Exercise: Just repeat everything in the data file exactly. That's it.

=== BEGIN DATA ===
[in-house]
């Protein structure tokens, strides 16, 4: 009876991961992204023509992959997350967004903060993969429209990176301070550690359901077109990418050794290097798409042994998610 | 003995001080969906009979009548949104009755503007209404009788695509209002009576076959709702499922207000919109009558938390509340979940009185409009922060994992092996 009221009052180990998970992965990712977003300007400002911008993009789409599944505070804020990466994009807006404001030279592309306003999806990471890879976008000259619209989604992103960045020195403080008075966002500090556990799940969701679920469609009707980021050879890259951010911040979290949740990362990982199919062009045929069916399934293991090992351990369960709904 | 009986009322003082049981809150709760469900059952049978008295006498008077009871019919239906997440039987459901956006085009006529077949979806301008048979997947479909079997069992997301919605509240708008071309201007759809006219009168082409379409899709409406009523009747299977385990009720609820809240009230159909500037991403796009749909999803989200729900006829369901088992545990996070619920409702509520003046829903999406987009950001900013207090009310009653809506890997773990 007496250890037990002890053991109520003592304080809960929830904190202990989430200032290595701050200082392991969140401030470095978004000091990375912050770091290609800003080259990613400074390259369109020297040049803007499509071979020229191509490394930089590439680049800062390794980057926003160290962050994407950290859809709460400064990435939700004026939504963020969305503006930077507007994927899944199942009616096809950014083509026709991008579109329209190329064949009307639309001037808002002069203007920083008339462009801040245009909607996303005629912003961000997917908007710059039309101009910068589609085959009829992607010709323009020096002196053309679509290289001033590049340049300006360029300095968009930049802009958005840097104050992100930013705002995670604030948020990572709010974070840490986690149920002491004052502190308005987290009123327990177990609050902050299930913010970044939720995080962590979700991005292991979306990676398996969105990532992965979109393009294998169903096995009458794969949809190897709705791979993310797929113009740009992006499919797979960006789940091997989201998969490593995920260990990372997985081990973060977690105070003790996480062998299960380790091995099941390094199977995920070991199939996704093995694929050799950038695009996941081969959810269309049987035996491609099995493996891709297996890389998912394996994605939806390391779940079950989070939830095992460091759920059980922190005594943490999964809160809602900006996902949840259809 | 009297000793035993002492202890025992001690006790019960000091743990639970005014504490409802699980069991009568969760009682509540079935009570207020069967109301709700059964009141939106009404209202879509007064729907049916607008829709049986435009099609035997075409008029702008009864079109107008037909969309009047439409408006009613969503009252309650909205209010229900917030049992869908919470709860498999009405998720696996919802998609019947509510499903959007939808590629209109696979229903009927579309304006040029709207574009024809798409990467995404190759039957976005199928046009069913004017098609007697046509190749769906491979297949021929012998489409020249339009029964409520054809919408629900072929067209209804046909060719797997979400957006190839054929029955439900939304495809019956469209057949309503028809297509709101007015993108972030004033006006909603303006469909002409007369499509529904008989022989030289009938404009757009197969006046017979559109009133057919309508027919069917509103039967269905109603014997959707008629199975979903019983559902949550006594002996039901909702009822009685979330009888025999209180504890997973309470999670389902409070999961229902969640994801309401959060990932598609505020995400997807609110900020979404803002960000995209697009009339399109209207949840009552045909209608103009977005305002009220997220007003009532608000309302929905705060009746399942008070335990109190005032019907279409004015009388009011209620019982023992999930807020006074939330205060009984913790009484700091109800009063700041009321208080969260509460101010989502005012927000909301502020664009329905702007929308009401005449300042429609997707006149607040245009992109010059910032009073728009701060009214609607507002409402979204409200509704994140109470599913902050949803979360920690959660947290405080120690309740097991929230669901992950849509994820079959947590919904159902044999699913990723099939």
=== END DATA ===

[in-house]
């Protein structure tokens, strides 16, 4: 009876991961992204023509992959997350967004903060993969429209990176301070550690359901077109990418050794290097798409042994998610 | 003995001080969906009979009548949104009755503007209404009788695509209002009576076959709702499922207000919109009558938390509340979940009185409009922060994992092996 009221009052180990998970992965990712977003300007400002911008993009789409599944505070804020990466994009807006404001030279592309306003999806990471890879976008000259619209989604992103960045020195403080008075966002500090556990799940969701679920469609009707980021050879890259951010911040979290949740990362990982199919062009045929069916399934293991090992351990369960709904 | 009986009322003082049981809150709760469900059952049978008295006498008077009871019919239906997440039987459901956006085009006529077949979806301008048979997947479909079997069992997301919605509240708008071309201007759809006219009168082409379409899709409406009523009747299977385990009720609820809240009230159909500037991403796009749909999803989200729900006829369901088992545990996070619920409702509520003046829903999406987009950001900013207090009310009653809506890997773990 007496250890037990002890053991109520003592304080809960929830904190202990989430200032290595701050200082392991969140401030470095978004000091990375912050770091290609800003080259990613400074390259369109020297040049803007499509071979020229191509490394930089590439680049800062390794980057926003160290962050994407950290859809709460400064990435939700004026939504963020969305503006930077507007994927899944199942009616096809950014083509026709991008579109329209190329064949009307639309001037808002002069203007920083008339462009801040245009909607996303005629912003961000997917908007710059039309101009910068589609085959009829992607010709323009020096002196053309679509290289001033590049340049300006360029300095968009930049802009958005840097104050992100930013705002995670604030948020990572709010974070840490986690149920002491004052502190308005987290009123327990177990609050902050299930913010970044939720995080962590979700991005292991979306990676398996969105990532992965979109393009294998169903096995009458794969949809190897709705791979993310797929113009740009992006499919797979960006789940091997989201998969490593995920260990990372997985081990973060977690105070003790996480062998299960380790091995099941390094199977995920070991199939996704093995694929050799950038695009996941081969959810269309049987035996491609099995493996891709297996890389998912394996994605939806390391779940079950989070939830095992460091759920059980922190005594943490999964809160809602900006996902949840259809 | 009297000793035993002492202890025992001690006790019960000091743990639970005014504490409802699980069991009568969760009682509540079935009570207020069967109301709700059964009141939106009404209202879509007064729907049916607008829709049986435009099609035997075409008029702008009864079109107008037909969309009047439409408006009613969503009252309650909205209010229900917030049992869908919470709860498999009405998720696996919802998609019947509510499903959007939808590629209109696979229903009927579309304006040029709207574009024809798409990467995404190759039957976005199928046009069913004017098609007697046509190749769906491979297949021929012998489409020249339009029964409520054809919408629900072929067209209804046909060719797997979400957006190839054929029955439900939304495809019956469209057949309503028809297509709101007015993108972030004033006006909603303006469909002409007369499509529904008989022989030289009938404009757009197969006046017979559109009133057919309508027919069917509103039967269905109603014997959707008629199975979903019983559902949550006594002996039901909702009822009685979330009888025999209180504890997973309470999670389902409070999961229902969640994801309401959060990932598609505020995400997807609110900020979404803002960000995209697009009339399109209207949840009552045909209608103009977005305002009220997220007003009532608000309302929905705060009746399942008070335990109190005032019907279409004015009388009011209620019982023992999930807020006074939330205060009984913790009484700091109800009063700041009321208080969260509460101010989502005012927000909301502020664009329905702007929308009401005449300042429609997707006149607040245009992109010059910032009073728009701060009214609607507002409402979204409200509704994140109470599913902050949803979360920690959660947290405080120690309740097991929230669901992950849509994820079959947590919904159902044999699913990723099939």